After a bitterly-fought primary campaign and something of a reconciliation during the general election -- with Senator Hillary Clinton (D-NY) campaigning on behalf of her one-time rival -- President-Elect Barack Obama has chosen Clinton to be his Secretary of State. Coming on the heels of an election that has captivated the world's imagination, it is unsurprising that many editorials worldwide offered their take on the pick.
Obama mixes up diplomacy with military force (Islamic Republic News Agency*): Will placing "a hawk at the head of the diplomatic apparatus" help repair America's international reputation?
Critics have questioned whether Obama would be able to guide U.S. foreign policy with a team of strong-willed veterans led by Clinton, his fierce rival during the long presidential primary campaign.
Team Obama (The Jerusalem Post): Obama's national security appointments were primarily reassuring, with Clinton in particular already a "trusted 'brand' " in Israel.
The lone discordant note was the appointment of Samantha Power to the relatively low-level job of assisting Clinton in preparing for her Senate confirmation hearings. Power has said that US military assistance to Israel should be redirected to the Palestinians; that Israel is a major human rights abuser, and that an international force should be sent to protect West Bank Palestinians.
How to control a pack of alpha dogs (The Australian): Obama's right-of-center national security team choices may augur "terrific disappointment" is in store for "his left-wing supporters."
Controlling the big beasts will be particularly hard in the cases of Clinton and [prospective National Economic Council head Larry] Summers. Foreign ministers, especially, tend to be most successful when they are extremely close to their heads of government, as Downer was with Howard, and as the immensely formidable Colin Powell famously was not with Bush. Foreign interlocutors want to know that a secretary of state speaks authoritatively for his government, that his (or her) boss will cash any cheque he or she writes.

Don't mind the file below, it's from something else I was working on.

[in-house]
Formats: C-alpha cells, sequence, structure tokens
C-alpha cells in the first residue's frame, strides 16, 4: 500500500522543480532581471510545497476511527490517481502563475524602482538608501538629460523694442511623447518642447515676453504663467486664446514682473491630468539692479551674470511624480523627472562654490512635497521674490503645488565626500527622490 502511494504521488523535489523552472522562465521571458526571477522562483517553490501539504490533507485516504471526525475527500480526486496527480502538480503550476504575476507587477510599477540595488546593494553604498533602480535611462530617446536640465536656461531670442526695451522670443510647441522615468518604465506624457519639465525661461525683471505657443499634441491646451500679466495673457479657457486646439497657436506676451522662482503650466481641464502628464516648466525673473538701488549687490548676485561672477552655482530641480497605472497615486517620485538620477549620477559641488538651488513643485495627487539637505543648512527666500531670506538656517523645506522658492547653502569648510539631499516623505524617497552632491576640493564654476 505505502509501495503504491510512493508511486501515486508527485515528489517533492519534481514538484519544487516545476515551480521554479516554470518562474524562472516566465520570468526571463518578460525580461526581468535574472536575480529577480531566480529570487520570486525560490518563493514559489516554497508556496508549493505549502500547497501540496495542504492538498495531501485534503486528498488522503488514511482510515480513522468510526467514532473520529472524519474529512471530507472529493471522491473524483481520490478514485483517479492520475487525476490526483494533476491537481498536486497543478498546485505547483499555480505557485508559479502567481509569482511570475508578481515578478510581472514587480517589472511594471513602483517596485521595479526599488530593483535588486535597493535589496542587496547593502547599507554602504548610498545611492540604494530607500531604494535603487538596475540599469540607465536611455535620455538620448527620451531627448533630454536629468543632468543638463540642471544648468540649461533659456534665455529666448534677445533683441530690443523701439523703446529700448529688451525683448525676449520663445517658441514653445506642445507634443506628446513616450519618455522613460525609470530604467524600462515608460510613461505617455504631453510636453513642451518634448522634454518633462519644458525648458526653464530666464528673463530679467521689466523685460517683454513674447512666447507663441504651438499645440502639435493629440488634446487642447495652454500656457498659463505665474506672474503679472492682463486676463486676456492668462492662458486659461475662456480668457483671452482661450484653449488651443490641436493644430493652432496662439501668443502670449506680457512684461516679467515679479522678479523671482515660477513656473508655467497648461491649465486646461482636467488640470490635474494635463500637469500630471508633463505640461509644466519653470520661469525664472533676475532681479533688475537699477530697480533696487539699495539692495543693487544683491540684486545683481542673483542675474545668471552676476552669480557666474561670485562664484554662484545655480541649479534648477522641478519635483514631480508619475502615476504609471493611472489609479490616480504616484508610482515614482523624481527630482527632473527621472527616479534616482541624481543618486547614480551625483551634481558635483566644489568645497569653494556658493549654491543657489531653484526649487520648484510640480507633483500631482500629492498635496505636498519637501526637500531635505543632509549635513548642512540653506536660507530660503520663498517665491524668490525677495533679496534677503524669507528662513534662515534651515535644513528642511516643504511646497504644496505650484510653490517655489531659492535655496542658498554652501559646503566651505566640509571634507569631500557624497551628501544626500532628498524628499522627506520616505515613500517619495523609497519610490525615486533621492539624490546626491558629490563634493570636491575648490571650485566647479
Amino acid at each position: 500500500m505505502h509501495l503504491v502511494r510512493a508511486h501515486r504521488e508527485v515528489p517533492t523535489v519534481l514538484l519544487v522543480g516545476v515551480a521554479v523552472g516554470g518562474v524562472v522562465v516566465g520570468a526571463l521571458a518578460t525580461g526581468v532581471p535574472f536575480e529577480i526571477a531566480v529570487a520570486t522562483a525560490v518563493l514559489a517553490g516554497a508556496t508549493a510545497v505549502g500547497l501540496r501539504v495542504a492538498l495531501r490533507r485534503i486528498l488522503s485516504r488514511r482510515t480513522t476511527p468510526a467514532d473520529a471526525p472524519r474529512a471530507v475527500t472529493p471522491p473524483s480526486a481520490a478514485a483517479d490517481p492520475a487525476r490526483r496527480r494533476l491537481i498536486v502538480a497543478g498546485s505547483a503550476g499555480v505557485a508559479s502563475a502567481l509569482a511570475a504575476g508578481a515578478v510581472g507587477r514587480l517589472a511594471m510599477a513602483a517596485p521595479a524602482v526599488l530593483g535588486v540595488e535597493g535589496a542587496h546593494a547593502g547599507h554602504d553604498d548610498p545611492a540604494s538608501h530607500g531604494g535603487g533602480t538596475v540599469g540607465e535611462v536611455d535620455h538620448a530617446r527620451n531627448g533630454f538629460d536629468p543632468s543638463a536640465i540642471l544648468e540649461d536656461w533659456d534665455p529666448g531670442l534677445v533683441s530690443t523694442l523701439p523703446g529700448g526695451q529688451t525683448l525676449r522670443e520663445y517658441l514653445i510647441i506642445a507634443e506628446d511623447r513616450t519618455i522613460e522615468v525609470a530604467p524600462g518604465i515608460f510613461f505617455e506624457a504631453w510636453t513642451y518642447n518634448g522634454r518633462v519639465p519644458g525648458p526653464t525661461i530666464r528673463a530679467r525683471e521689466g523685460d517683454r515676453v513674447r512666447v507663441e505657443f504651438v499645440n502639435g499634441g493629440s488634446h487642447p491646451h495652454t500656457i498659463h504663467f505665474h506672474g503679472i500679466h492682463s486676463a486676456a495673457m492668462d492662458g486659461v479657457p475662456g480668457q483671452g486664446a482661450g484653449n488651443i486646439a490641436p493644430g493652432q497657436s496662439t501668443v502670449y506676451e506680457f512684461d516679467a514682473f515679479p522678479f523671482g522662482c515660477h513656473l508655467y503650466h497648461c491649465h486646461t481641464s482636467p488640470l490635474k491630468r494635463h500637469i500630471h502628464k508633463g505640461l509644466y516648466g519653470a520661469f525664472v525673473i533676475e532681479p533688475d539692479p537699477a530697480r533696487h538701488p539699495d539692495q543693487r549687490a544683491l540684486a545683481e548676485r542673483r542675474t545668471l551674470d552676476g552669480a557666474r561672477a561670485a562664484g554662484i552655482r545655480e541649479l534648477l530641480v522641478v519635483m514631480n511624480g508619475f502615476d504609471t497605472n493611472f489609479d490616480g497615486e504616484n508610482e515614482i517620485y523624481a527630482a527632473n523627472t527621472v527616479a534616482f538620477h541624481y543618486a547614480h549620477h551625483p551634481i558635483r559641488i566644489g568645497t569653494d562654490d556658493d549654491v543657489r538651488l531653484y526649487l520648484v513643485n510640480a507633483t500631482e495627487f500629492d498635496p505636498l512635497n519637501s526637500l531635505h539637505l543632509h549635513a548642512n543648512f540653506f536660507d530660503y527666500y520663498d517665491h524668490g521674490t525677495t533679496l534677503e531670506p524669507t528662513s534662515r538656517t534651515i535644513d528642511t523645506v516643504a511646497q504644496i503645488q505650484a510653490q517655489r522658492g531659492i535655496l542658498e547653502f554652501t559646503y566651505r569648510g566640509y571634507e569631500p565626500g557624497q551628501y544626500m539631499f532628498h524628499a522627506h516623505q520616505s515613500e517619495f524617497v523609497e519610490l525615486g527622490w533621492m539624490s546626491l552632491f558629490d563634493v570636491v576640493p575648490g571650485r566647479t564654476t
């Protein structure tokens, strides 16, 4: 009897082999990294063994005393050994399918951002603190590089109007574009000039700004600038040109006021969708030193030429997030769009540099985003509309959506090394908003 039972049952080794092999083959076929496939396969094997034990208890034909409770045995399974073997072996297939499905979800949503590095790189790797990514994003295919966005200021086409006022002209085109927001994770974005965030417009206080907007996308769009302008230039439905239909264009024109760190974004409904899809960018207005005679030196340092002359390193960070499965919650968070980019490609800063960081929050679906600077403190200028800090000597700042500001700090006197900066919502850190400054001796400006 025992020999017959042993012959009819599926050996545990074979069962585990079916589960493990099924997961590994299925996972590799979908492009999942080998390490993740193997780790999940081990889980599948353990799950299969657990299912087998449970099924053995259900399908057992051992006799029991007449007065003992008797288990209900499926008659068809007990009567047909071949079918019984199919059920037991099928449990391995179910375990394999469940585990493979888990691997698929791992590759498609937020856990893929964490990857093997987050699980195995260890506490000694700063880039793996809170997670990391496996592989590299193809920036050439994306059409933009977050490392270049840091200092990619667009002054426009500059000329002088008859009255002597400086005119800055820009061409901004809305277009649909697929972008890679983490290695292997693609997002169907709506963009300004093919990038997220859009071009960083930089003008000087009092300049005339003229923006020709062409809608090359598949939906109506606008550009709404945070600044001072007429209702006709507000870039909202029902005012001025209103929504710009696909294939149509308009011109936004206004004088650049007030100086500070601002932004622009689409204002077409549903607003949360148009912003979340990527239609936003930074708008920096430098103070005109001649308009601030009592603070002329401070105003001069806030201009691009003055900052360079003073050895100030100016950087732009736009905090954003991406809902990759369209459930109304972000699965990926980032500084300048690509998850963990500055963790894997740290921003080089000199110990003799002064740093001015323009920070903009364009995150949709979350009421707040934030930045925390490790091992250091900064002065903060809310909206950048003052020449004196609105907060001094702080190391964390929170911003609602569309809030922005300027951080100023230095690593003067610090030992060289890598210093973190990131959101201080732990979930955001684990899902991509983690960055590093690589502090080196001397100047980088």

Obama's national security team faces tough challenge (People's Daily*): "Public opinion" suggests Obama's nominations will make a "powerful team" -- but what about Clinton in particular?
[...] there was much controversy over the nomination of Hillary for she had criticized some of Obama's foreign policies, and she and her husband, former Democratic [P]resident Clinton[,] had a conflict of interest in overseas donations and lobbying. However, the conflict was later solved as Hillary made some concessions.
Obama gambles on Hillary Clinton (Financial Times): Has Obama selected "competent and effective lieutenants" with his national security picks? Almost certainly, in the case of Defense Secretary Robert Gates and prospective National Security Advisor General James Jones. But what about Clinton?
[...] the main question is whether Mrs Clinton can subordinate not just her opinions but also her political ambitions to making the Obama administration a success. That must be in doubt. Her husband's financial entanglements and irrepressible flair for scandal are further potential pitfalls. In weighing all this and choosing her regardless, Mr Obama has taken quite a risk -- one that, in our view, is difficult to justify.
* State-owned and/or state-controlled publication.